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Diagnosis of autism occurs much later than it should among Medicaid-enrolled children

Posted Aug 03 2010 9:50pm

This from a recent study by Prof. David Mandell’s group. The abstract is below:

Psychiatr Serv. 2010 Aug;61(8):822-9.
Age of diagnosis among medicaid-enrolled children with autism, 2001-2004.

Mandell DS, Morales KH, Xie M, Lawer LJ, Stahmer AC, Marcus SC.

OBJECTIVE: This study examined child- and county-level factors associated with age of diagnosis of autism among Medicaid-enrolled children and the change in age of diagnosis over time. METHODS: National Medicaid claims from 2002 to 2004 were used to identify age of diagnosis and characteristics of children younger than ten years old with a diagnosis of autism (ICD-9 codes 299, 299.0x, or 299.8x). These data were linked to county-level education and health care variables. Linear regression with random effects for state and county was used to examine associations between these variables and age of diagnosis. RESULTS: A total of 28,722 Medicaid-enrolled children newly diagnosed with an autism spectrum disorder were identified. Their average age of diagnosis was 64.9 months. Adjusted average age of diagnosis dropped 5.0 months for autistic disorder and 1.8 months for other spectrum disorders during the study period. Asian children were diagnosed earlier than children in other racial or ethnic groups, although these differences were much more pronounced for other spectrum disorders than for autistic disorder. Children eligible for Medicaid through the poverty category were diagnosed earlier, on average, than children who were eligible through disability, foster care, or other reasons, although this difference decreased over time. Children in large urban or rural counties were diagnosed later than children in small urban or suburban counties. CONCLUSIONS: Findings showed that diagnosis of autism occurs much later than it should among Medicaid-enrolled children, although timeliness is improving over time. Analyses suggest that most of the observed variation is accounted for by child-level variables, rather than county-level resources or state policies.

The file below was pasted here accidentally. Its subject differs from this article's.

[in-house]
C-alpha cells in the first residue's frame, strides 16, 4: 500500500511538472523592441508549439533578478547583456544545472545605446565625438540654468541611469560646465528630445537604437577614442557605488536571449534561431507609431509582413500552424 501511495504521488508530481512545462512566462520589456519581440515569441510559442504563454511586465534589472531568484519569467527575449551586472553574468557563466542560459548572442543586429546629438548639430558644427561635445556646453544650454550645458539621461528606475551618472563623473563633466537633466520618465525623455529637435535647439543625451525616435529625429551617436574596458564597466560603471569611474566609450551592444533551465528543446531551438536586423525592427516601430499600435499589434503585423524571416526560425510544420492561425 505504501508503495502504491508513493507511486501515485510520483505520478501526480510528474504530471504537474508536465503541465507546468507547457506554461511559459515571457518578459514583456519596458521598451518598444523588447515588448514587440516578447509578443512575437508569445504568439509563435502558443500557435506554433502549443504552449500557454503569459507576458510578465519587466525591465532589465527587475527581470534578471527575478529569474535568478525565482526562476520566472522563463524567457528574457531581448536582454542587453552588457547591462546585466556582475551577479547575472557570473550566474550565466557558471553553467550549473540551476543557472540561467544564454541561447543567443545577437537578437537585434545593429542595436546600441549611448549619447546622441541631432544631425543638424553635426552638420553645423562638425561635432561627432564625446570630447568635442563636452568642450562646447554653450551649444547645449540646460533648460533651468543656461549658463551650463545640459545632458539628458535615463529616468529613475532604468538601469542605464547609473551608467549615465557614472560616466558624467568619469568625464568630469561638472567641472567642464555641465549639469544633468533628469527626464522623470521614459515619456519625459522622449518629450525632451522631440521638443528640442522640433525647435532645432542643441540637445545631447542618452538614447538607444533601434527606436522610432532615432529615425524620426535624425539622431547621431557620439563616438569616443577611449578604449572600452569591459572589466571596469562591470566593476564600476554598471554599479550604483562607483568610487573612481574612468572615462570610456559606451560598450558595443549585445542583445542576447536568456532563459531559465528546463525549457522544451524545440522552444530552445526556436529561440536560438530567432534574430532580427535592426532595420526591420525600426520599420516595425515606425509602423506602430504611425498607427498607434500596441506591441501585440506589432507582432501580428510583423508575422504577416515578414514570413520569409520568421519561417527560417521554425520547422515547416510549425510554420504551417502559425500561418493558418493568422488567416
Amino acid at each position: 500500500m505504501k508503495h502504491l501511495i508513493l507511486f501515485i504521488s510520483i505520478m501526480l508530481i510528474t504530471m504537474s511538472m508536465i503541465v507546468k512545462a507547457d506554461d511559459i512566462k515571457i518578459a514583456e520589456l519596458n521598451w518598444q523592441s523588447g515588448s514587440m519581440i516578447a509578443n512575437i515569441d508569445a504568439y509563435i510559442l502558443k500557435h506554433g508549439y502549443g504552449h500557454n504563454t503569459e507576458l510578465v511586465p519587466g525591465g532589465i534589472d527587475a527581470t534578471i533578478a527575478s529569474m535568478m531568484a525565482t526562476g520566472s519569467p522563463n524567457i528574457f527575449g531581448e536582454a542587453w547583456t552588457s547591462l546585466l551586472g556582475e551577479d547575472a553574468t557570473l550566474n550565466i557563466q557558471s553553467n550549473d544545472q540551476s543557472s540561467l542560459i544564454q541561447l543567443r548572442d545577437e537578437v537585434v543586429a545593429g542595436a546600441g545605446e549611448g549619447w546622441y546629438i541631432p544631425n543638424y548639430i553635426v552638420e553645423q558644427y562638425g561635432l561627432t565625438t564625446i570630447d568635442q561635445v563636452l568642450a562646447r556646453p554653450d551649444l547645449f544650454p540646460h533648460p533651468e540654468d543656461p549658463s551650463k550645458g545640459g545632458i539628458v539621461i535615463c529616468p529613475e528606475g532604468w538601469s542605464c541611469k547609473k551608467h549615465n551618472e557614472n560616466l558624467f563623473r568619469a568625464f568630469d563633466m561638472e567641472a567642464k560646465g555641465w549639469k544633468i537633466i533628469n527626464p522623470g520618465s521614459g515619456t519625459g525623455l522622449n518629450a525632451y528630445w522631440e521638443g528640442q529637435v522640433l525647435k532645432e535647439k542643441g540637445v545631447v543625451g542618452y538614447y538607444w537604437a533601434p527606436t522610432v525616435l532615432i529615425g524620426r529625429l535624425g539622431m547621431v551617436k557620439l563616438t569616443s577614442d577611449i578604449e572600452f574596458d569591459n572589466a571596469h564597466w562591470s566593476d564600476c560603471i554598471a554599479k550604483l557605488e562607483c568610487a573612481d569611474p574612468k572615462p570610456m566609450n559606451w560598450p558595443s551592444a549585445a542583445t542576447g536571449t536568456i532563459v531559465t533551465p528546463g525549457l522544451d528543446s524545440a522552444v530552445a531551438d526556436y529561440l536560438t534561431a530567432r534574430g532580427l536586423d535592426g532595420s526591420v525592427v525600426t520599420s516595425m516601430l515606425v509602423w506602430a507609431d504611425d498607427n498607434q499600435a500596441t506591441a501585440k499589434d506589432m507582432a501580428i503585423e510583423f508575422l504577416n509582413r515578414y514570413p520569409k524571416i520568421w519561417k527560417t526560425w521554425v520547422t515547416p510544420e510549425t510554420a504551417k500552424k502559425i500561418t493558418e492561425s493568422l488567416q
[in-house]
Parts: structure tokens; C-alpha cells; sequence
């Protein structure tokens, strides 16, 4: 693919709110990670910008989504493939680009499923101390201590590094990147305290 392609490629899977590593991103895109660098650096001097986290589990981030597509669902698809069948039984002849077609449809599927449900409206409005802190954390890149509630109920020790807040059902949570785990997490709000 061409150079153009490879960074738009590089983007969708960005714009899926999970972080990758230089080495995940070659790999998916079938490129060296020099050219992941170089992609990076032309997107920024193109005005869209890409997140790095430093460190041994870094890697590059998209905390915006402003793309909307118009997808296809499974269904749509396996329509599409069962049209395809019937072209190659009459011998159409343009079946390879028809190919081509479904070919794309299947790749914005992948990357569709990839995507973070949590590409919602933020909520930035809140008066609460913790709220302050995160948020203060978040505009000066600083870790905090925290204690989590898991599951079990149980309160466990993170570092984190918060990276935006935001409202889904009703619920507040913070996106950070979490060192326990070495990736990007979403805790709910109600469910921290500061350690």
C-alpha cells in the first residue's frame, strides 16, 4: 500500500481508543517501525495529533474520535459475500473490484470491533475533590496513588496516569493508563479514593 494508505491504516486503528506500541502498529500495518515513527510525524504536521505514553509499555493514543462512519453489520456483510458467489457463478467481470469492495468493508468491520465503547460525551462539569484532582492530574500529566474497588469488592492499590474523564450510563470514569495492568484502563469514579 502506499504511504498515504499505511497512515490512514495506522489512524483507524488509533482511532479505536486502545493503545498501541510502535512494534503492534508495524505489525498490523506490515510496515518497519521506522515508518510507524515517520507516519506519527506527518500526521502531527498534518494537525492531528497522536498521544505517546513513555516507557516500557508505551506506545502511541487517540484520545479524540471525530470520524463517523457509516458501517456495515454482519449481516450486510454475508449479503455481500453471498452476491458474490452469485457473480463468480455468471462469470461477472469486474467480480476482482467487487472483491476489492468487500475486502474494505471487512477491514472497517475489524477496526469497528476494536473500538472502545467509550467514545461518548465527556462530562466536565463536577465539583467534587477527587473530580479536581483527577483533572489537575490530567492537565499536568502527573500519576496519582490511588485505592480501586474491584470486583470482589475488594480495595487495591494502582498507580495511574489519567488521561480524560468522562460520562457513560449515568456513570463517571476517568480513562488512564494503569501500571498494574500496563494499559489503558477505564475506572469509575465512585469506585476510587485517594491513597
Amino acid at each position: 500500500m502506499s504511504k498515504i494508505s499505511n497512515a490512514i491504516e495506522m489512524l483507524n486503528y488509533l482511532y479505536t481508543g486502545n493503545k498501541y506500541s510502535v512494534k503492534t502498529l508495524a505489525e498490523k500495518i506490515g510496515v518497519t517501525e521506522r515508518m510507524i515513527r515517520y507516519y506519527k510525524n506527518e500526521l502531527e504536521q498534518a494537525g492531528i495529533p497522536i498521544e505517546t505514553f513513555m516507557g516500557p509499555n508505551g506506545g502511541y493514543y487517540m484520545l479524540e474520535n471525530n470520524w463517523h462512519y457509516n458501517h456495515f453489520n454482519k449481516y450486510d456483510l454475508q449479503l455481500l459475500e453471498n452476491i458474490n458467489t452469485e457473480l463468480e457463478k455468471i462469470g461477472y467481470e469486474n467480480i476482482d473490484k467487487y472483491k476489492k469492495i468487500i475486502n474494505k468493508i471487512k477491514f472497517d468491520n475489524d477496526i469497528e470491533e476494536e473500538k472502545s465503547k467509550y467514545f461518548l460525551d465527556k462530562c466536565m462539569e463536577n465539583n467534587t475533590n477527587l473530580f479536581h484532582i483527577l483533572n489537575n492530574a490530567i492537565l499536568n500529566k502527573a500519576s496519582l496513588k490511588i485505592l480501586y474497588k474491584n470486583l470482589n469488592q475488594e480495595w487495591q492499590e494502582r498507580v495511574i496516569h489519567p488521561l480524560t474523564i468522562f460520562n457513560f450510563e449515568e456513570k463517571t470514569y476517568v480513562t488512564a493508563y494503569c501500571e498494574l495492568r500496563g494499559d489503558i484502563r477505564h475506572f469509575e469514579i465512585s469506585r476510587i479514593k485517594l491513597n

PMID: 20675842 [PubMed – in process]

The age of diagnosis in California for the general population was 3 years by 2000 (falling from 6 in 1992) according to a recent paper by Bearman’s group at Columbia. Why are medicaid children diagnosed later?

I find it odd that children on medicaid due to poverty are diagnosed earlier than children “eligible through disability, foster care, or other reasons”. Naively, I would expect the opposite: that children already identified with a disability would be under greater scrutiny and more likely to receive evaluations to determine an ASD diagnosis.

Much more can be said about this, but I will stop with “Diagnosis of autism occurs much later than it should among Medicaid-enrolled children”. This is just wrong. We as a society should take better care of our most vulnerable.

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